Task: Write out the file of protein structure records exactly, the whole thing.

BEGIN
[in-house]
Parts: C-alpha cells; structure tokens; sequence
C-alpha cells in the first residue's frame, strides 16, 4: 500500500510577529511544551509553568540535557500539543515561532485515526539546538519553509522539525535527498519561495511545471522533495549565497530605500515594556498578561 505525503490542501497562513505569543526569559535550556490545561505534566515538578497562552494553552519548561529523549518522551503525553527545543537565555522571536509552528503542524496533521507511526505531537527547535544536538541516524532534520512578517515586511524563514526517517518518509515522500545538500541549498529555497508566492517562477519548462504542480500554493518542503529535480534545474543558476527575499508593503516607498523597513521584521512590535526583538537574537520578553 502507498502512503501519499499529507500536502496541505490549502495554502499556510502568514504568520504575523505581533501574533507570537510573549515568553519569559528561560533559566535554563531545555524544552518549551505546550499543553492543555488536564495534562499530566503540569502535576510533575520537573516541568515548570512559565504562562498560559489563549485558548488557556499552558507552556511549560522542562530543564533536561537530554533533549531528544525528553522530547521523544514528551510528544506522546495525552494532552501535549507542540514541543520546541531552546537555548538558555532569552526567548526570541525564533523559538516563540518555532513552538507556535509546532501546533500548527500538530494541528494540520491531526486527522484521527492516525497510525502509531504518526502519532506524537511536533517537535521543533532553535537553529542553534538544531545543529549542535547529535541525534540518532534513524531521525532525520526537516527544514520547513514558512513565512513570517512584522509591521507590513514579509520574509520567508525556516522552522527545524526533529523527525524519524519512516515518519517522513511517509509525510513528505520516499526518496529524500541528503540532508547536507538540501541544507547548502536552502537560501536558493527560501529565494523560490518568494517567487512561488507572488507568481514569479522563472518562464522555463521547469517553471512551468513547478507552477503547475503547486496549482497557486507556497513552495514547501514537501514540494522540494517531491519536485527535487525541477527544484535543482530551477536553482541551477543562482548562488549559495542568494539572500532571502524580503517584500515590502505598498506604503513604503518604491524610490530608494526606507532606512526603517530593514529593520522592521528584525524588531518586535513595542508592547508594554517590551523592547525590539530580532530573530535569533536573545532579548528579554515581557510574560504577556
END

[in-house]
Parts: C-alpha cells; structure tokens; sequence
C-alpha cells in the first residue's frame, strides 16, 4: 500500500510577529511544551509553568540535557500539543515561532485515526539546538519553509522539525535527498519561495511545471522533495549565497530605500515594556498578561 505525503490542501497562513505569543526569559535550556490545561505534566515538578497562552494553552519548561529523549518522551503525553527545543537565555522571536509552528503542524496533521507511526505531537527547535544536538541516524532534520512578517515586511524563514526517517518518509515522500545538500541549498529555497508566492517562477519548462504542480500554493518542503529535480534545474543558476527575499508593503516607498523597513521584521512590535526583538537574537520578553 502507498502512503501519499499529507500536502496541505490549502495554502499556510502568514504568520504575523505581533501574533507570537510573549515568553519569559528561560533559566535554563531545555524544552518549551505546550499543553492543555488536564495534562499530566503540569502535576510533575520537573516541568515548570512559565504562562498560559489563549485558548488557556499552558507552556511549560522542562530543564533536561537530554533533549531528544525528553522530547521523544514528551510528544506522546495525552494532552501535549507542540514541543520546541531552546537555548538558555532569552526567548526570541525564533523559538516563540518555532513552538507556535509546532501546533500548527500538530494541528494540520491531526486527522484521527492516525497510525502509531504518526502519532506524537511536533517537535521543533532553535537553529542553534538544531545543529549542535547529535541525534540518532534513524531521525532525520526537516527544514520547513514558512513565512513570517512584522509591521507590513514579509520574509520567508525556516522552522527545524526533529523527525524519524519512516515518519517522513511517509509525510513528505520516499526518496529524500541528503540532508547536507538540501541544507547548502536552502537560501536558493527560501529565494523560490518568494517567487512561488507572488507568481514569479522563472518562464522555463521547469517553471512551468513547478507552477503547475503547486496549482497557486507556497513552495514547501514537501514540494522540494517531491519536485527535487525541477527544484535543482530551477536553482541551477543562482548562488549559495542568494539572500532571502524580503517584500515590502505598498506604503513604503518604491524610490530608494526606507532606512526603517530593514529593520522592521528584525524588531518586535513595542508592547508594554517590551523592547525590539530580532530573530535569533536573545532579548528579554515581557510574560504577556